For six terms, Democrat Ted Strickland represented Ohio's 6th Congressional District, an area that stretches from Appalachia to Northeastern Ohio. In November, he will face Secretary of State Ken Blackwell in what is expected to be one of the most contested gubernatorial races in the country.
says as governor he will focus on boosting Ohio's economy by creating
jobs and strengthening the state's education system and improving
health care. In his May announcement to run for governor, Strickland
said he will enter the race "ready to pour his heart and soul
into fighting for the dignity of families and all people of Ohio."
In July, Strickland began running ads on religious radio stations promoting his background as a Methodist minister. His campaign to "Turnaround Ohio" pledges to focus on better education and health care systems and to create and keep more jobs in the state. Officials estimate 175,000 manufacturing workers in Ohio have lost their jobs in the last decade.
He supports an Ohio ballot initiative to raise the minimum wage from $5.15 to $6.85, an issue Democrats hope will energize their base to vote.
Blackwell, who is black, has said Strickland lacks a political experience and does not understand the needs of Ohio's minority voters and predicts that he will win the black vote.
In an interview with National Public Radio, Strickland said, "Over the last 12 years I have represented an Appalachian district in Ohio that has very, very few minority constituents in it but the problems that are faced by poor Appalachians in Ohio and by poor members of the minority community are quite similar."
Strickland has won numerous National Rifle Association endorsements and has consistently supported gun ownership, making him a popular representative in his home district. "I have always believed that law-abiding citizens have a right to the freedoms outlined in the Second Amendment," Strickland said in a campaign statement.
In January, NARAL Pro-Choice Ohio endorsed Strickland for his belief that abortion should be safe, legal and rare. "I would veto any legislation to further restrict access to reproductive health care including abortion," Strickland said.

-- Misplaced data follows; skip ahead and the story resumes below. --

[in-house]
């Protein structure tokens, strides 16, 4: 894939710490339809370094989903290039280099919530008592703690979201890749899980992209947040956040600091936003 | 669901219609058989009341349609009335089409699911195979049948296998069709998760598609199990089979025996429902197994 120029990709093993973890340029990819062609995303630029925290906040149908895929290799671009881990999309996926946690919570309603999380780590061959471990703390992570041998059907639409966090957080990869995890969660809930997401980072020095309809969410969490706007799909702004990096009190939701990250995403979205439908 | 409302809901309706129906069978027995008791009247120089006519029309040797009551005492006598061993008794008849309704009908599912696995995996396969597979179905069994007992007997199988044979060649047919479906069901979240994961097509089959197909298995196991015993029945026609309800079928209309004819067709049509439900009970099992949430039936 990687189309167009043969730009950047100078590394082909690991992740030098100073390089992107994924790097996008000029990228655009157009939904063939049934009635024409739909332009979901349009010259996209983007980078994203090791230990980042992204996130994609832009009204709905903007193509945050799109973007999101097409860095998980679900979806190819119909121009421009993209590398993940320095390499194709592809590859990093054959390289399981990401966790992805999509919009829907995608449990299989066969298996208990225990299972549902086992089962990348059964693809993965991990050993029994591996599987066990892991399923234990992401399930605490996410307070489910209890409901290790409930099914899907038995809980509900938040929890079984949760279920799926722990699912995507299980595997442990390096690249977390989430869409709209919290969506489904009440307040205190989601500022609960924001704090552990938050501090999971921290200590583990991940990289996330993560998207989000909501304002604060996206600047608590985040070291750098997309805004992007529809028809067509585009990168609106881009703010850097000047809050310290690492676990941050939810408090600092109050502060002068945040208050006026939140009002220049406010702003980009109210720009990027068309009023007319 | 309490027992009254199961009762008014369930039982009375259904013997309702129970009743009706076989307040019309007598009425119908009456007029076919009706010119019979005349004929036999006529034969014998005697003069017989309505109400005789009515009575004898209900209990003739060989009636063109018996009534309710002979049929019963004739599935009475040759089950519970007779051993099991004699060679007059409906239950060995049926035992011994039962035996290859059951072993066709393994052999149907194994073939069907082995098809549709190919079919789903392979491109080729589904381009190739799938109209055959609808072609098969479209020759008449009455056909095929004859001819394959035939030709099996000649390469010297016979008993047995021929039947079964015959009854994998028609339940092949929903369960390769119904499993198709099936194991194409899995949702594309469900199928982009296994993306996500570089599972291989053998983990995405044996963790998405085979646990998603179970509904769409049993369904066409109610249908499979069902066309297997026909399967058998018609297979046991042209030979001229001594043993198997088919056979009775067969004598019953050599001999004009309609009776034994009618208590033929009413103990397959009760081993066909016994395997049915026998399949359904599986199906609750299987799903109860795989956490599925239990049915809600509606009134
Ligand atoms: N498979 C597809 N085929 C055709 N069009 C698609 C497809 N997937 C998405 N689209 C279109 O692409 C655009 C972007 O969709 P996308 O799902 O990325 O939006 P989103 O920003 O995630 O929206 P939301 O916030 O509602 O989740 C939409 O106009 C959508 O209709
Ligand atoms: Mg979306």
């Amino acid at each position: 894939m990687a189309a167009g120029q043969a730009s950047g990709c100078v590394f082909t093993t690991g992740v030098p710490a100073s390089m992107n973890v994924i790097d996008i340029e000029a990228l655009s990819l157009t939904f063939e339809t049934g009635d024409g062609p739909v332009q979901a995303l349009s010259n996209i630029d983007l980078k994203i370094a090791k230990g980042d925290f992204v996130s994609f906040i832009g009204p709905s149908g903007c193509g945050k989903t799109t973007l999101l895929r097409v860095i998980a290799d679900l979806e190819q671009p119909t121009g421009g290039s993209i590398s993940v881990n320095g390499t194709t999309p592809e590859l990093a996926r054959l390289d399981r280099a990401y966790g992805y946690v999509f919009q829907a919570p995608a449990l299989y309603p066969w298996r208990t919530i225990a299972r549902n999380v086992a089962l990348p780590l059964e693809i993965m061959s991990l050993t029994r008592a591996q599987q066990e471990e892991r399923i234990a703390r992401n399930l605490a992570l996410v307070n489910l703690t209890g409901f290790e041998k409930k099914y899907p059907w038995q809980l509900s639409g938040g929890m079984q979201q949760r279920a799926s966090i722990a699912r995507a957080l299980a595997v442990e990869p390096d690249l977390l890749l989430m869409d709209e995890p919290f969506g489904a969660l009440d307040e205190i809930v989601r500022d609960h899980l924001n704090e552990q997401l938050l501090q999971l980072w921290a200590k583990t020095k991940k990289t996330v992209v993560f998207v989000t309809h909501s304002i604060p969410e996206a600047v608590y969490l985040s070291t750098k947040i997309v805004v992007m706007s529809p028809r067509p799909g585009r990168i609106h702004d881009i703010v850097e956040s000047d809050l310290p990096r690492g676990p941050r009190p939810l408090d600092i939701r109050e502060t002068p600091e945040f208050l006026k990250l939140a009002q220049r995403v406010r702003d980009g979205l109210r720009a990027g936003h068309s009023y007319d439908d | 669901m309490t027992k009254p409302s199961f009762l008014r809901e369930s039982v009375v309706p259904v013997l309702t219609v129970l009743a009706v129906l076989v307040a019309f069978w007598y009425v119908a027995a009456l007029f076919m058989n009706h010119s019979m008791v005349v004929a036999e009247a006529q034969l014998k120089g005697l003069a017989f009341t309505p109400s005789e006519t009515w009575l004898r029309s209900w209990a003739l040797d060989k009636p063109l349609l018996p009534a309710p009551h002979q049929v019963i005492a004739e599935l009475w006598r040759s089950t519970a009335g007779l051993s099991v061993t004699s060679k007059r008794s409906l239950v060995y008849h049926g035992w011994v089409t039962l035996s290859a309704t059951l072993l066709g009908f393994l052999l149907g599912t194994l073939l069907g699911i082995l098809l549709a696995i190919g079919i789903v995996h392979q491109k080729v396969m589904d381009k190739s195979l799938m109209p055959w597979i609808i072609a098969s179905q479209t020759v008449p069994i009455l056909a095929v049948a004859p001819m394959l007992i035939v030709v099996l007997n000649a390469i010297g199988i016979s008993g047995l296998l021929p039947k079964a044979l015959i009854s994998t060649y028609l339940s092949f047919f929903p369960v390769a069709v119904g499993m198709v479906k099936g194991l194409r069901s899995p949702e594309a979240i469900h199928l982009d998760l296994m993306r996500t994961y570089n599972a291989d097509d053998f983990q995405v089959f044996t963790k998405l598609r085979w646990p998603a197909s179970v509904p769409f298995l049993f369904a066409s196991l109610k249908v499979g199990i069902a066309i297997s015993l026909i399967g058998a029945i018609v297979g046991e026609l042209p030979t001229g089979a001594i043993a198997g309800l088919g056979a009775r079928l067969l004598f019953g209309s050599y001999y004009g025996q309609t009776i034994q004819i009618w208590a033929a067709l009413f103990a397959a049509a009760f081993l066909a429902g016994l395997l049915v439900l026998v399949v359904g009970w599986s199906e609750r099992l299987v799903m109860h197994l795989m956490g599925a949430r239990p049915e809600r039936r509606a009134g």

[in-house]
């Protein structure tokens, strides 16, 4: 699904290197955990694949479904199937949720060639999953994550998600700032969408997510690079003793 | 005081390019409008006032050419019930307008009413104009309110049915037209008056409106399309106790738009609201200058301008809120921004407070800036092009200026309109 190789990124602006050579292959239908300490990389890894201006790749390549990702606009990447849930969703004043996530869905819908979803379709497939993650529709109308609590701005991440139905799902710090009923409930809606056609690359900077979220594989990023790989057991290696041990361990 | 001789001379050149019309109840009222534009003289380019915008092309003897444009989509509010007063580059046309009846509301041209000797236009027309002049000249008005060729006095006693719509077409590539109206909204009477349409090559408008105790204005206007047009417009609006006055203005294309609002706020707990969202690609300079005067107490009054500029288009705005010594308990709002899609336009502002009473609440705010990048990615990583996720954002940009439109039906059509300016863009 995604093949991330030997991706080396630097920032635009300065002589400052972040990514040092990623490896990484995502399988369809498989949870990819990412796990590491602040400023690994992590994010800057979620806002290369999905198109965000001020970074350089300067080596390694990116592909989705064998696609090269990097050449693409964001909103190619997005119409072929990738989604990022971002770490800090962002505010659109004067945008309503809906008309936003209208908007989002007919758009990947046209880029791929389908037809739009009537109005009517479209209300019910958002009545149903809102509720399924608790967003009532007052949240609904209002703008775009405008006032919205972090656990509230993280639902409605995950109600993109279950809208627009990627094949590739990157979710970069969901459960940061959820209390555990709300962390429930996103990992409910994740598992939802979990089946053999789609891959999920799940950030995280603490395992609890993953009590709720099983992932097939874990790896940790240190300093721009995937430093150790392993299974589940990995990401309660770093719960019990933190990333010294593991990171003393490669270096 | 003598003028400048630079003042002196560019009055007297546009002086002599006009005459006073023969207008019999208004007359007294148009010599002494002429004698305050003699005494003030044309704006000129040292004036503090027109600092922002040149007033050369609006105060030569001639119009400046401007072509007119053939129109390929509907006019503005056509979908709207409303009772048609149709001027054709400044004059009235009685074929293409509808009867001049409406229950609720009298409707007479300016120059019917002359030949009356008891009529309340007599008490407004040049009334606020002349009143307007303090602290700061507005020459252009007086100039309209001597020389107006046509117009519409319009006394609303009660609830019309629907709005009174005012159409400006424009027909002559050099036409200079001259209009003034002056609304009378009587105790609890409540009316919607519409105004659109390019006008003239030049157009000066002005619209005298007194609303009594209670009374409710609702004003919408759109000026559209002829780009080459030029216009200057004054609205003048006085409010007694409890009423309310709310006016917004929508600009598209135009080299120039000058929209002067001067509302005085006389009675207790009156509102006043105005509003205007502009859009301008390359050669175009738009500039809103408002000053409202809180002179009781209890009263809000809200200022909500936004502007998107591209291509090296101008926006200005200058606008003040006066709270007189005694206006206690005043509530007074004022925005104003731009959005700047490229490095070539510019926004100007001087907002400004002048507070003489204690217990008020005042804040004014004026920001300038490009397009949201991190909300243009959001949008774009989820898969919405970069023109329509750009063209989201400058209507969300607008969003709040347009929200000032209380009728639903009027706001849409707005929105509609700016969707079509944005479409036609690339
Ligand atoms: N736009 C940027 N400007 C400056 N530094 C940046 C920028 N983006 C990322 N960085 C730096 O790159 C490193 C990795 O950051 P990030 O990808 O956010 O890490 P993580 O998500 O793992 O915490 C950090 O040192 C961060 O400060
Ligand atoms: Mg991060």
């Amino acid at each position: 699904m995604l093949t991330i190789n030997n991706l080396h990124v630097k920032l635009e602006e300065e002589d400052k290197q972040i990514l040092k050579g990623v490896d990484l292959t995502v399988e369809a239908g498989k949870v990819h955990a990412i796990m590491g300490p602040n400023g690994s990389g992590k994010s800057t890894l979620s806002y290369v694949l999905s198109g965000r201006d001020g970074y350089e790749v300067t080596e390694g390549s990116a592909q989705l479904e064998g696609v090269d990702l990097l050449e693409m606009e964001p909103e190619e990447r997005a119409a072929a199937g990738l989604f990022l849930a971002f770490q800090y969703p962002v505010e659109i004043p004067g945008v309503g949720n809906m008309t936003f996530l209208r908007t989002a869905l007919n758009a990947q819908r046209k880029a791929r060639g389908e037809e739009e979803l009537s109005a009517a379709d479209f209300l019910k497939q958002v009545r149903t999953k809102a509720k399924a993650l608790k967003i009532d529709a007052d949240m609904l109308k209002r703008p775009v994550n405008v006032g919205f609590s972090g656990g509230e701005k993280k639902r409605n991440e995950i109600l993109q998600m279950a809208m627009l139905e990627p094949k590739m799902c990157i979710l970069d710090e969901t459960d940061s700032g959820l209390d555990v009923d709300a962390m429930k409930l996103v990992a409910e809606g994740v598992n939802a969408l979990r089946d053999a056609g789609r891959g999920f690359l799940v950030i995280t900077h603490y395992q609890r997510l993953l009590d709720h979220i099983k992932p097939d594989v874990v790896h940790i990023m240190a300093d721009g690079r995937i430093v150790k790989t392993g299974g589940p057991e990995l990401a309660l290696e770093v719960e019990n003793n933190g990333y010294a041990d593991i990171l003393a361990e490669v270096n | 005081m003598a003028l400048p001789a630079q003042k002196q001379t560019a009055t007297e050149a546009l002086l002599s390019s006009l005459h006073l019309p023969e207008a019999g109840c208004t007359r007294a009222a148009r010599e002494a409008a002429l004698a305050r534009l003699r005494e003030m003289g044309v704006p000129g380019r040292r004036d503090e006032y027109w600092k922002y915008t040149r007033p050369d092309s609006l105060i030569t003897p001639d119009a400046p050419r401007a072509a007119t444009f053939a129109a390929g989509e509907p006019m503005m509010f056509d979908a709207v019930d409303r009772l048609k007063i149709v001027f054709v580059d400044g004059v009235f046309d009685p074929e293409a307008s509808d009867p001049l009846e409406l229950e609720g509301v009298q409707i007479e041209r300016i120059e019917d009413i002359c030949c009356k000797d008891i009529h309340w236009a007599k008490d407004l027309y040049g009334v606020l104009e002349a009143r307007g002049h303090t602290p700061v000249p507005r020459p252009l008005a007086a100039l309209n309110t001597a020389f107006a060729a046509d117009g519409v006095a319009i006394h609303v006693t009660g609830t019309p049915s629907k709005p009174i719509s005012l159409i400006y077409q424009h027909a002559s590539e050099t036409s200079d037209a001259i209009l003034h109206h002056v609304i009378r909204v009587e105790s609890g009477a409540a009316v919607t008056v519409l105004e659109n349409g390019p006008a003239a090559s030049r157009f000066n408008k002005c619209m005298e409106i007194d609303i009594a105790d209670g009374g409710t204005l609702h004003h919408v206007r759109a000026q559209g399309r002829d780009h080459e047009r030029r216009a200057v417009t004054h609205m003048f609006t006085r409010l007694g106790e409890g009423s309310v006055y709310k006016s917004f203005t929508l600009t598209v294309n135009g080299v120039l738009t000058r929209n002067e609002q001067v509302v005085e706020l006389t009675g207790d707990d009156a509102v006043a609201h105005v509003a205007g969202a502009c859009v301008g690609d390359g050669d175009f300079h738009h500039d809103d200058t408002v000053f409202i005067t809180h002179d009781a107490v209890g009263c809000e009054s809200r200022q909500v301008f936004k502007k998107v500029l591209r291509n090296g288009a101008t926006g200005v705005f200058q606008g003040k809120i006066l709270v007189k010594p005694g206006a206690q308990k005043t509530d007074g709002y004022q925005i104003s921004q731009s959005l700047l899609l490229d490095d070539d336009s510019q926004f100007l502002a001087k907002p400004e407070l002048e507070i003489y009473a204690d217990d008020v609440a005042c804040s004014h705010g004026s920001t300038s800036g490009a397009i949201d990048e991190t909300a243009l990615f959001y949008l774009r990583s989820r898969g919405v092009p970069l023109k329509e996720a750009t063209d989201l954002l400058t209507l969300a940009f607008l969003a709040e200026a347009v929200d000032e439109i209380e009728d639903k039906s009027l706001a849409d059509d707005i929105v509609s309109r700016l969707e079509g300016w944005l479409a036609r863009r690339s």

Strickland's political career began in 1992 with his first term as the 6th District representative after unsuccessful bids for the seat in 1976, 1978 and 1980. He lost the 1994 election after pushing for tax increases to fund health care programs but narrowly regained the seat in 1996. Despite redistricting in 2001 that led to a change in the makeup of the 6th District, Strickland held his seat in 2002. He ran unopposed in 2004. In total, Strickland has represented 20 of Ohio's 88 counties.
In the U.S. Congress, Strickland was part of the House Energy and Commerce Committee and House Committee on Veteran's Affairs where he served as the ranking Democrat on its Subcommittee on Oversight and Investigations. He calls himself a champion of ensuring that America's troops are provided armor and equipment. He also is part of the Congressional Steel Caucus.
As a U.S. representative, Strickland voted against drilling for oil in the Arctic National Wildlife Refuge in Alaska, making President Bush's tax cuts permanent and a bill providing $87 billion to fund the war in Iraq. He voted against the authorization of force in Iraq.
Strickland was born Aug. 4, 1941 in Lucasville, Ohio, home of a state prison. He was one of a steelworker's nine children. In 1963 he graduated with a B.A. from Asbury College and Theological Seminary in Kentucky and went on to receive a Master of Divinity from Asbury.
In 1980, he received a doctorate in counseling psychology. He was an administrator at a Methodist children's home, an assistant professor of psychology at Shawnee State University and a counseling psychologist at the Southern Ohio Correctional Facility.
In the 2004 election, Strickland ran unopposed.
As his running mate for lieutenant governor, Strickland chose Lee Fisher, who ran for governor of Ohio in 1998 but lost to Republican Bob Taft. During his political career, Fisher served as Ohio's attorney general and as both a state senator and representative.
He is married to Frances Strickland, an educational psychologist who authored a widely used screening test for kindergarteners and wrote the book "The Little Girl Who Grew Up to Be Governor."
Campaign Web site: www.tedstrickland.com
House Web site: www.house.gov/strickland